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New Smell Test for Alzheimer's Detection

Posted on Nov. 29, 2016, 6 a.m. in Alzheimer's Disease Diagnostics

New screening for Alzheimer's Disease tests patients' ability to distinguish odors

In a non-evasive procedure developed by a research team from Massachusetts General Hospital, patients were tested to recognize and then remember different odors. The ability for patients to recall the odors later on determined if they were at a higher risk of getting Alzheimer's disease. The intriguing results were published in the Annals of Neurology. There is evidence that the cause of this disease can start as early as 10 years before the onset of Alzheimer's symptoms. The new procedure for testing healthy people is a big step for future medication or therapies that could slow or stop the cognitive impairment that Alzheimer's unleashes.

Battery of Four Odor Tests Form Basis of New Screening


The MGH team designed a test program of four requirements to measure people's olfactory (sense of smell):

  • In the first test called OPID (Odor Percept Identification), participants went through odor tests including the odors pineapple, smoke, lemon, soap, grape, leather, strawberry, menthol, lilac, and clove. They had to experience each one for 2 seconds and then had to match the odor with the one of the 10 listed above.
  • The second test called OAS (Odor Awareness Scale), involved completing a questionnaire which assessed if the odors triggered any memories.
  • The third test (OPID-20) included more odor testing including garlic, baby powder, cherry, banana, fruit punch, grass, orange, chocolate, peach, and dirt. The participants were asked if any of the odors matched any from the first test, and to give the best word describing each odor.
  • In the final test called OD (Odor Discrimination), participants are tested with two odors and then asked if they are the same or different. This process is repeated 12 times with various paired scents.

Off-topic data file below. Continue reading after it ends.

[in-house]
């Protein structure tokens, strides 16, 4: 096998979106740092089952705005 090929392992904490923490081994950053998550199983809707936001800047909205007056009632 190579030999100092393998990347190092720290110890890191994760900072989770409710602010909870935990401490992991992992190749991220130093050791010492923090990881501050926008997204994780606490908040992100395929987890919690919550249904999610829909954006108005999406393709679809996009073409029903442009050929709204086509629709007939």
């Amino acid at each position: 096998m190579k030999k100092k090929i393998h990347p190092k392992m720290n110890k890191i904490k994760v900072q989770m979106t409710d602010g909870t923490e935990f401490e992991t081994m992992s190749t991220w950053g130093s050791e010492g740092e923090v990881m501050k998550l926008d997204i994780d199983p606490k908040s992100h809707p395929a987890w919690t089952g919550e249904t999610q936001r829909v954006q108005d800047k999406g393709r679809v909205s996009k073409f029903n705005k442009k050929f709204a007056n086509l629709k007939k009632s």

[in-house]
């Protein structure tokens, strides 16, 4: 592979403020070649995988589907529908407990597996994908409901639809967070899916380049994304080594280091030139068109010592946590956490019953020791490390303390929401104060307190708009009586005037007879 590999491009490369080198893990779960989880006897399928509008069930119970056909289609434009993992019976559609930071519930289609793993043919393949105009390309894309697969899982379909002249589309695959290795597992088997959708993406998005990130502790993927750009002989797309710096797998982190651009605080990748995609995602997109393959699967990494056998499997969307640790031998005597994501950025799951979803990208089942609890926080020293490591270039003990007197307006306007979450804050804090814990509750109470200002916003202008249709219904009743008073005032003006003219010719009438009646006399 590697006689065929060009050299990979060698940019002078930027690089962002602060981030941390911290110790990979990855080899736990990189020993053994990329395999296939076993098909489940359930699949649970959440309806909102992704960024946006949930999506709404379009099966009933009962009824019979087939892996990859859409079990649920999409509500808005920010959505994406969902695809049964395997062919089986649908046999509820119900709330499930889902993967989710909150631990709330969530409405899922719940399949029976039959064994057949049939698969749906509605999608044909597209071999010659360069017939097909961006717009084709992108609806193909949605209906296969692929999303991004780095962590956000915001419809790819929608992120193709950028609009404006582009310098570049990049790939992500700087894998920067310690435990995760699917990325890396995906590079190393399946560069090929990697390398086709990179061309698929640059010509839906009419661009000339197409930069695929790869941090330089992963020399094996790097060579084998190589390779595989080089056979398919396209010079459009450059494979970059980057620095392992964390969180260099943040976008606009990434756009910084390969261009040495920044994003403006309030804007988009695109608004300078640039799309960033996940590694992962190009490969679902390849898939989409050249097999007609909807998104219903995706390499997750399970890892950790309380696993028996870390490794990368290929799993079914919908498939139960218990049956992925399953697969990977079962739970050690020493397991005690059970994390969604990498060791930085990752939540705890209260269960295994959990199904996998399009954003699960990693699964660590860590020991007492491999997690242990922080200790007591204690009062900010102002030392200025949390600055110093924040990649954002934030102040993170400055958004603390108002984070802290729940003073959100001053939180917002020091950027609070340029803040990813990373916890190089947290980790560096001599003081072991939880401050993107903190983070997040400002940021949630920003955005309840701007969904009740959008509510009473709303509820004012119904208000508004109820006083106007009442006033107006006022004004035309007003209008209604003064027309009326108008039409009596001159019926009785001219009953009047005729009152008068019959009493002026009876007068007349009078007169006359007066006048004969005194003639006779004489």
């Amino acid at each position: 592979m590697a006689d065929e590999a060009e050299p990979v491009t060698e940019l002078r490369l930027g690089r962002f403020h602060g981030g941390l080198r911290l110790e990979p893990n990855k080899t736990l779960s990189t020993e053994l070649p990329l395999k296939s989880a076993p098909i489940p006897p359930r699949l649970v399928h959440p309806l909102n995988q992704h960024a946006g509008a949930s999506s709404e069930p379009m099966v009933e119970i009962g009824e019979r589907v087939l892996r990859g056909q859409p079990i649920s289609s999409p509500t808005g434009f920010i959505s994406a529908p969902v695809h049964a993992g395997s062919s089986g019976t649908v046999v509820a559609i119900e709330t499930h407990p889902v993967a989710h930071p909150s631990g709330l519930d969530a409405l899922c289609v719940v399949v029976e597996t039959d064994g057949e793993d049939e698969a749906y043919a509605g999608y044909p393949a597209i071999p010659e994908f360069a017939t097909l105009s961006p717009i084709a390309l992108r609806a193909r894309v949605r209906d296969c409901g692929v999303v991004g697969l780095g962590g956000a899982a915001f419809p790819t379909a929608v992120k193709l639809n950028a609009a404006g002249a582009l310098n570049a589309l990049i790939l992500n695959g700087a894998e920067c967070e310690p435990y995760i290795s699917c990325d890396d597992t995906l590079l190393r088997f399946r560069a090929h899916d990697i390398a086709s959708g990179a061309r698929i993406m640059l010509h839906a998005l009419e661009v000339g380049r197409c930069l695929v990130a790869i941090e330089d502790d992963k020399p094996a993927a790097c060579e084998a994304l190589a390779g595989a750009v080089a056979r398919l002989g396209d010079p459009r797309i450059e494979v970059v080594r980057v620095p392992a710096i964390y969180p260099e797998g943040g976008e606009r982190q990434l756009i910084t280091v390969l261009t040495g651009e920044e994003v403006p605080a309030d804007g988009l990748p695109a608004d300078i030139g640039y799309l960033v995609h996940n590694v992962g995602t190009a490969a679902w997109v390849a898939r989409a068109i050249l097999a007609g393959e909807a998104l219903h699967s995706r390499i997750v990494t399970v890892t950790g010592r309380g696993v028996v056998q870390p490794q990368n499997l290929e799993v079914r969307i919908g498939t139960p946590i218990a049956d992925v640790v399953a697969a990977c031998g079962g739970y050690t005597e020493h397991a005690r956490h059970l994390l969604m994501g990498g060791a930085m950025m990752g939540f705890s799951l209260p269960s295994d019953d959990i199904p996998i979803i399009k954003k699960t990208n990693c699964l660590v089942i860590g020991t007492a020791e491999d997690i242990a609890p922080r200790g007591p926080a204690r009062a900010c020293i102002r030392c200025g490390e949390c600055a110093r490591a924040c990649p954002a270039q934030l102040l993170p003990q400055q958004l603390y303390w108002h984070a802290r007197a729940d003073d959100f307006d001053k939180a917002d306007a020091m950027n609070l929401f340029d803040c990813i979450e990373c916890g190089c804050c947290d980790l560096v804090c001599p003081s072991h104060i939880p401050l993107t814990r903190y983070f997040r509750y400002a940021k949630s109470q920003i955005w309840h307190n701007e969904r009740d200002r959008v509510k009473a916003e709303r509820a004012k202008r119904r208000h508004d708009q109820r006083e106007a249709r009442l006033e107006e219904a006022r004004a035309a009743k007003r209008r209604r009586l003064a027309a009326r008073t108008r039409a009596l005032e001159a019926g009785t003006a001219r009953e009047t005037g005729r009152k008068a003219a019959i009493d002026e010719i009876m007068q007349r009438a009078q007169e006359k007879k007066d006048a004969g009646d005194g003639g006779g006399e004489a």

In total the study recruited 183 participants of which:

  • 70 were already cognitively healthy
  • 74 were cognitively normal in the tests
  • 29 already had mild cognitive impairment
  • 10 were diagnosed with probable Alzheimer's

Results of the third test (OPID-20) showed those participants who had cognitive impairment or probable Alzheimer's also had difficulty remembering the odors from the first test. This correlates with studies showing that people with an Alzheimer's risk had thinning of the brain, in particular, the hippocampus and entorhinal cortex. These people were also more likely to have the APOE gene which is associated with Alzheimer's disease. Annual tests were conducted with all participants with the poor performers in brain scans showing a thinning of the entorhinal cortex.

New Hope for Preventing Alzheimer's Disease


It is already established that the brain's ability to process information is affected by Alzheimer's. Many studies have been documented that conclude a decline in the sense of odor identification in patients with Alzheimer's disease. However, these studies do not take into account the olfactory (sense of smell) among healthy people. The new screening test developed by the MGH team changes everything.

The researchers are continuing to recruit participants for further studies in order to validate the original results. Preventing the onset or progression of Alzheimer's is the goal of this research area as well as developing new therapeutic methods for tackling dementia. If this new screening test for Alzheimer's holds up, it could be the best method for identifying individuals for a host of new therapies that could prevent the debilitating symptoms of this terrible disease.

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Episodic memory of odors stratifies Alzheimer biomarkers in normal elderly, Mark Albers et al., Annals of Neurology, doi: 10.1002/ana.24792, published 1 October 2016

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